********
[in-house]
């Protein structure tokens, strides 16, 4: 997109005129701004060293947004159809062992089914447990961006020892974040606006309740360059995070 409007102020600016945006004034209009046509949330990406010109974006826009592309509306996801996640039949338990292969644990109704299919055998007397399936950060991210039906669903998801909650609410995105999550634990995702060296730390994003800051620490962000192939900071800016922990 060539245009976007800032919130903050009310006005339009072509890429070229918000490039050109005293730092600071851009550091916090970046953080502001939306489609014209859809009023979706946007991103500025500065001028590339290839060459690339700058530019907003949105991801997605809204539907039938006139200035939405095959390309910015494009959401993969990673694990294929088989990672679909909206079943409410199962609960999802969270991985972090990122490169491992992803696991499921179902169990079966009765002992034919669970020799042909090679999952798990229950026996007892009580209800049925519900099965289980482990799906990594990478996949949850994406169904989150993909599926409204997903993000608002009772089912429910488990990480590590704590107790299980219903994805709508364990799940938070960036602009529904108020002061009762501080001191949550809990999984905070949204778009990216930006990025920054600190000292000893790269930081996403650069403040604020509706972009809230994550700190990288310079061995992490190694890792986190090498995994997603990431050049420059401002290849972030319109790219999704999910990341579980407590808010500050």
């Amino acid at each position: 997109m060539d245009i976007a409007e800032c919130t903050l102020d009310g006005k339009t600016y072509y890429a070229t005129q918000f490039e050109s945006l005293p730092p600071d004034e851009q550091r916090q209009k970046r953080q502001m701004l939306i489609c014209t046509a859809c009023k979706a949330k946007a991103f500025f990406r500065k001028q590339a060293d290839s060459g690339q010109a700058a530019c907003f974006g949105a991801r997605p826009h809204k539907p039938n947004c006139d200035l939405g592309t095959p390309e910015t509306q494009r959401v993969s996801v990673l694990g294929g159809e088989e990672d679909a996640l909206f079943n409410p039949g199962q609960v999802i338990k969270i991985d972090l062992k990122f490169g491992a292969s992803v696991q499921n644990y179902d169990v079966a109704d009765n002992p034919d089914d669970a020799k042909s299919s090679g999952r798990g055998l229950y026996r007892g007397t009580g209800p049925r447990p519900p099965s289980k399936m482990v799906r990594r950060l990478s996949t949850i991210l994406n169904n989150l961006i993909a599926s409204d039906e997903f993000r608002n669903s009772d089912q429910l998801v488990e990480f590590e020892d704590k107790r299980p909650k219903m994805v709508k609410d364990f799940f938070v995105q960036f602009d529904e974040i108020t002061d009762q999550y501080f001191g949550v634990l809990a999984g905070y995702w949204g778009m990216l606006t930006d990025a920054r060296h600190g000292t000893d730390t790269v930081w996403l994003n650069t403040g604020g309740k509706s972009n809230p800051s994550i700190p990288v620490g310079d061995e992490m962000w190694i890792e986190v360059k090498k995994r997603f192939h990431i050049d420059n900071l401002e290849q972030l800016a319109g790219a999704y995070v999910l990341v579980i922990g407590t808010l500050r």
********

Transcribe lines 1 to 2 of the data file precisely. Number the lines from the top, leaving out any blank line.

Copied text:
[in-house]
């Protein structure tokens, strides 16, 4: 997109005129701004060293947004159809062992089914447990961006020892974040606006309740360059995070 409007102020600016945006004034209009046509949330990406010109974006826009592309509306996801996640039949338990292969644990109704299919055998007397399936950060991210039906669903998801909650609410995105999550634990995702060296730390994003800051620490962000192939900071800016922990 060539245009976007800032919130903050009310006005339009072509890429070229918000490039050109005293730092600071851009550091916090970046953080502001939306489609014209859809009023979706946007991103500025500065001028590339290839060459690339700058530019907003949105991801997605809204539907039938006139200035939405095959390309910015494009959401993969990673694990294929088989990672679909909206079943409410199962609960999802969270991985972090990122490169491992992803696991499921179902169990079966009765002992034919669970020799042909090679999952798990229950026996007892009580209800049925519900099965289980482990799906990594990478996949949850994406169904989150993909599926409204997903993000608002009772089912429910488990990480590590704590107790299980219903994805709508364990799940938070960036602009529904108020002061009762501080001191949550809990999984905070949204778009990216930006990025920054600190000292000893790269930081996403650069403040604020509706972009809230994550700190990288310079061995992490190694890792986190090498995994997603990431050049420059401002290849972030319109790219999704999910990341579980407590808010500050």